By The Hill Staff - 03/19/07 06:34 PM EDT
Nothing heals the partisan wounds of fierce Iraq debate like a little March Madness talk, as the Senate’s two fans-in-chief showed on the floor late last week.
Majority Leader Harry Reid (D-Nev.) congratulated his chamber on completing consideration of its Iraq resolution, then saluted Minority Leader Mitch McConnell (R-Ky.): “Being the great fan of basketball that he is, I thought he would note that Louisville won the first game today.”
McConnell thanked Reid for giving props to his hometown team, adding, “I might say to my good friend, it is on the DVR, and I expect to watch it at home tonight.”
The GOP leader’s TiVo time was cut short by the weekend, however, as Louisville fell to Texas A&M, while the Runnin’ Rebels of Reid favorite UNLV knocked off heavily favored Wisconsin.
Hillary makes fast friends over the weekend
Everyone needs friends. But if you’re running for president, you need a lot of friends.
White House hopeful Sen. Hillary Rodham Clinton (D-N.Y.) had yet to get one buddy on her official MySpace page on Saturday, 24 hours before MySpace launched its new presidential network site at http://impact.MySpace.com.
It’s clear from the site that some presidential candidates are more popular than others, or at least are a lot more tech-savvy.
Sen. Barack Obama (D-Ill.) listed 64,888 friends as of Saturday, while former Sen. John Edwards (D-N.C.) had 13,359.
Clinton didn’t go lonely for long. By the time the 2008 MySpace channel premiered Sunday, she had acquired 358 new online friends and by yesterday afternoon was up to 964 (that’s a busy weekend!).
We do want to note that Clinton has tens of thousands of friends on an unofficial MySpace page, but unofficial for our purposes doesn’t count.
The Republican frontrunner for friends is Sen. John McCain (R-Ariz.), who has 1,051, followed by Mitt Romney’s 910. Former New York City Mayor Rudy Giuliani may be leading in the polls, but his MySpace account was still set to “private,” so we couldn’t find out how Web-popular he is.
Not every presidential candidate is participating. Among the missing (and now dodging vicious rumors that they have no friends) are Sen. Chris Dodd (D-Conn.), New Mexico Gov. Bill Richardson (D), former Sen. Mike Gravel (D-Alaska), former Arkansas Gov. Mike Huckabee (R), Sen. Sam Brownback (R-Kan.), former Wisconsin Gov. Tommy Thompson (R), Rep. Tom Tancredo (R-Colo.), and former Virginia Gov. Jim Gilmore (R).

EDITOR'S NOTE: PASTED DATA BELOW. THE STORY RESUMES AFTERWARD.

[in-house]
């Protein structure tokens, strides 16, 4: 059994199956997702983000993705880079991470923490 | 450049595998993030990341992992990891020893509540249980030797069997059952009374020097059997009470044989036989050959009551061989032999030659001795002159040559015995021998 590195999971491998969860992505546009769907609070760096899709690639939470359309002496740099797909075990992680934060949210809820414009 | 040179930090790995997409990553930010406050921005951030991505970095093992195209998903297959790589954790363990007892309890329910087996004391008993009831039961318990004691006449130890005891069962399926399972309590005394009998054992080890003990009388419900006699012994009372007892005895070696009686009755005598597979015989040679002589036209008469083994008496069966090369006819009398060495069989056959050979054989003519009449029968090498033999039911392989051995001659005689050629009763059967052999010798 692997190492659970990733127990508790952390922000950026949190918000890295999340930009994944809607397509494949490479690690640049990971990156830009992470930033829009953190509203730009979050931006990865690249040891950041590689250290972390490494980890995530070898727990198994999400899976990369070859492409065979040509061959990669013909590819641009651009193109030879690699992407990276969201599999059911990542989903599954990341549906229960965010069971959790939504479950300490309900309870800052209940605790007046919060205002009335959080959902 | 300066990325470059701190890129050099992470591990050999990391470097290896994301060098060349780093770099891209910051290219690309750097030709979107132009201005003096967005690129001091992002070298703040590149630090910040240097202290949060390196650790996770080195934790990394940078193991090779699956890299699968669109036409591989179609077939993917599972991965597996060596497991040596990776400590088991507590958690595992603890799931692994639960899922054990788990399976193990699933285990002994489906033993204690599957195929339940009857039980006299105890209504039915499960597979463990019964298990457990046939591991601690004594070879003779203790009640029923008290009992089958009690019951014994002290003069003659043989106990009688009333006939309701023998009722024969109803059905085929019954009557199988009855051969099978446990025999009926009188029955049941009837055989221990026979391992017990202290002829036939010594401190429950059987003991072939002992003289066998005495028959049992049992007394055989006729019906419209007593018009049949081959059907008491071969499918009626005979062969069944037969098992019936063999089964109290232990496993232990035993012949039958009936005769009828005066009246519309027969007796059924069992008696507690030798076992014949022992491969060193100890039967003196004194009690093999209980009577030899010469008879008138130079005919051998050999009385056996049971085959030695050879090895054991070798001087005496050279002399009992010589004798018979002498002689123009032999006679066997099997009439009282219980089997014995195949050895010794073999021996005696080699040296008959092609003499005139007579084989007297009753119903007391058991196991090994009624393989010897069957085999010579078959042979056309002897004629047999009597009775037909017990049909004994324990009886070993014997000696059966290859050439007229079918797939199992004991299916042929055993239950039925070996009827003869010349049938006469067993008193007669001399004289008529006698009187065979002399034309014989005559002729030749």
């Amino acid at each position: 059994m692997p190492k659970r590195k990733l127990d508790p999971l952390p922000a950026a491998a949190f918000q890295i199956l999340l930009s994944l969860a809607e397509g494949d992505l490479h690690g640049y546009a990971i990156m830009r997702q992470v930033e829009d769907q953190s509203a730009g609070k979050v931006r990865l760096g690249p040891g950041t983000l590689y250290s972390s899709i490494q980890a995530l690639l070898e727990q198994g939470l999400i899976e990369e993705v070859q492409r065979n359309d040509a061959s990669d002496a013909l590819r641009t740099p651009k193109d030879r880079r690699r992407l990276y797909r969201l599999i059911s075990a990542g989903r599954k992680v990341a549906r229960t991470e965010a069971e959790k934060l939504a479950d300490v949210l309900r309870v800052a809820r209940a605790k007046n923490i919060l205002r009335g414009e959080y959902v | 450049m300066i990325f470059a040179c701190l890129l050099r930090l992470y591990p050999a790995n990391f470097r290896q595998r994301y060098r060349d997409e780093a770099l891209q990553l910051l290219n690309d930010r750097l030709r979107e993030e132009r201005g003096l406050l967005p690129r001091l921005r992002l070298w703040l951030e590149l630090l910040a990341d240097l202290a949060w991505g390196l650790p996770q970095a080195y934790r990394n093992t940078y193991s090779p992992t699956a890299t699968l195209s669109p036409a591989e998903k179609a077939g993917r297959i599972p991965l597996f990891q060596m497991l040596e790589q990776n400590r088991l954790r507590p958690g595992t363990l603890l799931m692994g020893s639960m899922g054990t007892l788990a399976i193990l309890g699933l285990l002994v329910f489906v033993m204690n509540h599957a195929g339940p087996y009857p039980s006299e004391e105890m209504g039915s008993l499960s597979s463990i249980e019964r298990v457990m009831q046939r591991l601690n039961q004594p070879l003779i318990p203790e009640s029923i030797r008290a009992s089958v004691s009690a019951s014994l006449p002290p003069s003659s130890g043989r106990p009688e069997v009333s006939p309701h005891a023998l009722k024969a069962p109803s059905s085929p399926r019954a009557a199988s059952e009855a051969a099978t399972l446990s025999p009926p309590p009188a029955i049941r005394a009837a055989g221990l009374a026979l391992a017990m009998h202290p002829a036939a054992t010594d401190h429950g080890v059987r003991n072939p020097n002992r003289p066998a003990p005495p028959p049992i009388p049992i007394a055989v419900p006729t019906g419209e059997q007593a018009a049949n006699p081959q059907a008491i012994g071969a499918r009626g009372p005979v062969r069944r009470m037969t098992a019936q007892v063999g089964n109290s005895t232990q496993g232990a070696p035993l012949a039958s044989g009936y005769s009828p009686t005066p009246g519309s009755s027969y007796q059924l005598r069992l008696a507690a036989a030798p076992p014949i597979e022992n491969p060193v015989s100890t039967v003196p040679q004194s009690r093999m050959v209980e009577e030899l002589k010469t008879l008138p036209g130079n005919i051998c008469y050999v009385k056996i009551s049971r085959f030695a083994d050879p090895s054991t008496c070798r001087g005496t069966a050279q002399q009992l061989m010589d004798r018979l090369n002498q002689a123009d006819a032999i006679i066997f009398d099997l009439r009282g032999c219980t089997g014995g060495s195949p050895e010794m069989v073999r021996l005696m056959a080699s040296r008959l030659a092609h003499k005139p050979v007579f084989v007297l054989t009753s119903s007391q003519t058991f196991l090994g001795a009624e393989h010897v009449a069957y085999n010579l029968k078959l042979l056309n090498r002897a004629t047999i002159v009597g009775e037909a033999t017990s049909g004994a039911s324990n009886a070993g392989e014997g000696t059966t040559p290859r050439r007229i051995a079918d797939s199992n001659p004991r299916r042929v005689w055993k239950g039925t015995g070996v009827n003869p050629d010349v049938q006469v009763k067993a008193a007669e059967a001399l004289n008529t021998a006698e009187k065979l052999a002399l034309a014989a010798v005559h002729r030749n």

Clinton’s campaign did not comment by press time.
Department of Justice gender-benders
On the same day that Rep. Dana Rohrabacher (R-Calif.) said the country might be better off with a different attorney general, the Department of Justice (DoJ) took a step to endear itself further to the congressman.
Not only did Justice take more than two months to answer his question about the case of two imprisoned former Border Patrol agents, but acting Assistant Attorney General Richard Hertling also addressed the response to “Congresswoman Rohrabacher.”
It seems with all of the trouble that Justice finds itself in, it would not try to dig the hole deeper, so maybe it is better that the department did not return calls seeking comment.
“It’s borderline-comical, the level of ineptitude and disconnect coming out of the DoJ, where they do not even have enough respect for our congressional inquiries to properly address a member of Congress in official correspondences,” said Rohrabacher spokeswoman Tara Setmayer. “Are we really persona non grata already?”
More proof that election season never really ends
It’s been more than four months since the midterm elections, but tempers are still flaring for a couple freshmen and the incumbents they knocked off in the fall.
Rep. Carol Shea-Porter (D-N.H.) has asked the General Services Administration (GSA) to investigate damaged equipment she inherited from ex-Rep. Jeb Bradley (R) in her Manchester office, according to Foster’s Daily Democrat.
Shea-Porter’s office is not pointing fingers — at least not yet. As her chief of staff said, “We want to give everyone the benefit of the doubt.”
Bradley said GSA inspected the equipment in December and didn’t raise any concerns. He added, “Had we not been given a clean bill of health, I would have gotten the bills personally to compensate GSA and federal government for equipment that had been damaged.”
Meanwhile, Rep. Health Shuler (D-N.C.) has claimed that ex-Rep. Charles Taylor (R) didn’t fork over constituent files. Taylor claims he’s never heard from Shuler’s people.
A spokesman for Shuler, however, told the Hendersonville Times-News that attempts to contact Taylor’s camp have been unsuccessful.
Bradley wants a 2008 rematch with Shea-Porter, while Taylor is eyeing another go-around with Shuler.
Cynthia McKinney beg-fest
Former Rep. Cynthia McKinney (D-Ga.) wants you to help retire her campaign debt of $60,000, and she’s got a long way to go.
McKinney has raised just $9,794.02, but she’s just getting started. Her website implores, “Please give generously … Within the bounds of federal campaign finance law, no contribution is too large.”
It adds, “Together we can help prepare our Congresswoman for her next step in service to our nation’s people.”
On her new website, www.allthingscynthiamckinney.com (seriously, it does exist), we learned that McKinney spoke at the March 17 anti-war rally outside the Pentagon and last month addressed the Kuala Lumpur Peace Conference in Malaysia.
— Klaus Marre and Elana Schor contributed to this page.